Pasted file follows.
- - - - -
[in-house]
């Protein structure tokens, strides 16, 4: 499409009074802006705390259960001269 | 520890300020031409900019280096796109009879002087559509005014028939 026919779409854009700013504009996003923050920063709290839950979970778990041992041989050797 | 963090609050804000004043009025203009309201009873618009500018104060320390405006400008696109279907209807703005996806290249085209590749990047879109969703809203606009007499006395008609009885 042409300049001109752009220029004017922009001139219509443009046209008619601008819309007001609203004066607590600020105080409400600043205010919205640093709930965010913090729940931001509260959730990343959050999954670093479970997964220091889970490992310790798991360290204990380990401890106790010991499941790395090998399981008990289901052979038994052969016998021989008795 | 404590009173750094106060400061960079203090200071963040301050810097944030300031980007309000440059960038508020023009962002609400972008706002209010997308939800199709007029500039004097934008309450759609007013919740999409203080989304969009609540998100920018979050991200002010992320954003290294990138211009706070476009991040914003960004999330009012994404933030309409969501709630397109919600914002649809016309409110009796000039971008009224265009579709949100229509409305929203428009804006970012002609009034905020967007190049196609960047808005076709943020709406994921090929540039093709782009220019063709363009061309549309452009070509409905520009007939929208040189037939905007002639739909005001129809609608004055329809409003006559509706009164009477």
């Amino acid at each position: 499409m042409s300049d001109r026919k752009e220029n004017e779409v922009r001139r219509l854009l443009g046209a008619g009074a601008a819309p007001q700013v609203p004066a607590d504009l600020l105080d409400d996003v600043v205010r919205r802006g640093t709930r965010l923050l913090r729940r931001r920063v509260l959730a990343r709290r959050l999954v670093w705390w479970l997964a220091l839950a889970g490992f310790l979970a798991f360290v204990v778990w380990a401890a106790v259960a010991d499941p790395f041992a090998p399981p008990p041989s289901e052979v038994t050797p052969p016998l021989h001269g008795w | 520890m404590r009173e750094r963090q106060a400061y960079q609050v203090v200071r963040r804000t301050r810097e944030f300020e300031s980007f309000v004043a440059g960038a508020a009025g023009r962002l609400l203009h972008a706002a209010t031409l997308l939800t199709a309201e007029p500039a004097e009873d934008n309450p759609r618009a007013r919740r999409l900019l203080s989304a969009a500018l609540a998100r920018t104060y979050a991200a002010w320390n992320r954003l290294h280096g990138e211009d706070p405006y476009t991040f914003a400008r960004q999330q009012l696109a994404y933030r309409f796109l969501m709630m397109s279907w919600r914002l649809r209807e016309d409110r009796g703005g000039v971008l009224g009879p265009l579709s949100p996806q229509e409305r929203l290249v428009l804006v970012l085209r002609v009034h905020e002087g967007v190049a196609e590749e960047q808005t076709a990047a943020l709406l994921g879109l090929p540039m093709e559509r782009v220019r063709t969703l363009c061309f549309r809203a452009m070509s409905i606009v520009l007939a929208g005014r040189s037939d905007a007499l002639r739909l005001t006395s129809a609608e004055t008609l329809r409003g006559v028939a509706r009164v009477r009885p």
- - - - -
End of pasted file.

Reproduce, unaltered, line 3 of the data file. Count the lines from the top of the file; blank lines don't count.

């Amino acid at each position: 499409m042409s300049d001109r026919k752009e220029n004017e779409v922009r001139r219509l854009l443009g046209a008619g009074a601008a819309p007001q700013v609203p004066a607590d504009l600020l105080d409400d996003v600043v205010r919205r802006g640093t709930r965010l923050l913090r729940r931001r920063v509260l959730a990343r709290r959050l999954v670093w705390w479970l997964a220091l839950a889970g490992f310790l979970a798991f360290v204990v778990w380990a401890a106790v259960a010991d499941p790395f041992a090998p399981p008990p041989s289901e052979v038994t050797p052969p016998l021989h001269g008795w | 520890m404590r009173e750094r963090q106060a400061y960079q609050v203090v200071r963040r804000t301050r810097e944030f300020e300031s980007f309000v004043a440059g960038a508020a009025g023009r962002l609400l203009h972008a706002a209010t031409l997308l939800t199709a309201e007029p500039a004097e009873d934008n309450p759609r618009a007013r919740r999409l900019l203080s989304a969009a500018l609540a998100r920018t104060y979050a991200a002010w320390n992320r954003l290294h280096g990138e211009d706070p405006y476009t991040f914003a400008r960004q999330q009012l696109a994404y933030r309409f796109l969501m709630m397109s279907w919600r914002l649809r209807e016309d409110r009796g703005g000039v971008l009224g009879p265009l579709s949100p996806q229509e409305r929203l290249v428009l804006v970012l085209r002609v009034h905020e002087g967007v190049a196609e590749e960047q808005t076709a990047a943020l709406l994921g879109l090929p540039m093709e559509r782009v220019r063709t969703l363009c061309f549309r809203a452009m070509s409905i606009v520009l007939a929208g005014r040189s037939d905007a007499l002639r739909l005001t006395s129809a609608e004055t008609l329809r409003g006559v028939a509706r009164v009477r009885p």